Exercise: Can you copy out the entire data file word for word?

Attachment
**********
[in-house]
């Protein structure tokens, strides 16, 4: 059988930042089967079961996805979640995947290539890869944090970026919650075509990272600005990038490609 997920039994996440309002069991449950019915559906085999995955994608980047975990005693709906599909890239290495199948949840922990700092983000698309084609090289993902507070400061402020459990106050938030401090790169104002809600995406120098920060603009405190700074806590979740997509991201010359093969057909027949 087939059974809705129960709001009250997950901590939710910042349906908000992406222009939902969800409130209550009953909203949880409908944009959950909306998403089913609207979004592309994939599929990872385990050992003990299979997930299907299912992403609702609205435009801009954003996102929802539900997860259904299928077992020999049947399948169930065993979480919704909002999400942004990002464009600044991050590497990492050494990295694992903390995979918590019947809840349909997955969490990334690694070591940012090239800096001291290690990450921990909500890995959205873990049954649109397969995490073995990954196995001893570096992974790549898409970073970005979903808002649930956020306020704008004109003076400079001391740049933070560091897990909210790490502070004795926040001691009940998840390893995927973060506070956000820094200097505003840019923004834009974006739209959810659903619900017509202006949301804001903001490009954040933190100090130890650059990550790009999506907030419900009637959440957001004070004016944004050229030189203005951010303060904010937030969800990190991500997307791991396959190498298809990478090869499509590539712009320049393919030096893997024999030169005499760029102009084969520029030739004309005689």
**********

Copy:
[in-house]
């Protein structure tokens, strides 16, 4: 059988930042089967079961996805979640995947290539890869944090970026919650075509990272600005990038490609 997920039994996440309002069991449950019915559906085999995955994608980047975990005693709906599909890239290495199948949840922990700092983000698309084609090289993902507070400061402020459990106050938030401090790169104002809600995406120098920060603009405190700074806590979740997509991201010359093969057909027949 087939059974809705129960709001009250997950901590939710910042349906908000992406222009939902969800409130209550009953909203949880409908944009959950909306998403089913609207979004592309994939599929990872385990050992003990299979997930299907299912992403609702609205435009801009954003996102929802539900997860259904299928077992020999049947399948169930065993979480919704909002999400942004990002464009600044991050590497990492050494990295694992903390995979918590019947809840349909997955969490990334690694070591940012090239800096001291290690990450921990909500890995959205873990049954649109397969995490073995990954196995001893570096992974790549898409970073970005979903808002649930956020306020704008004109003076400079001391740049933070560091897990909210790490502070004795926040001691009940998840390893995927973060506070956000820094200097505003840019923004834009974006739209959810659903619900017509202006949301804001903001490009954040933190100090130890650059990550790009999506907030419900009637959440957001004070004016944004050229030189203005951010303060904010937030969800990190991500997307791991396959190498298809990478090869499509590539712009320049393919030096893997024999030169005499760029102009084969520029030739004309005689």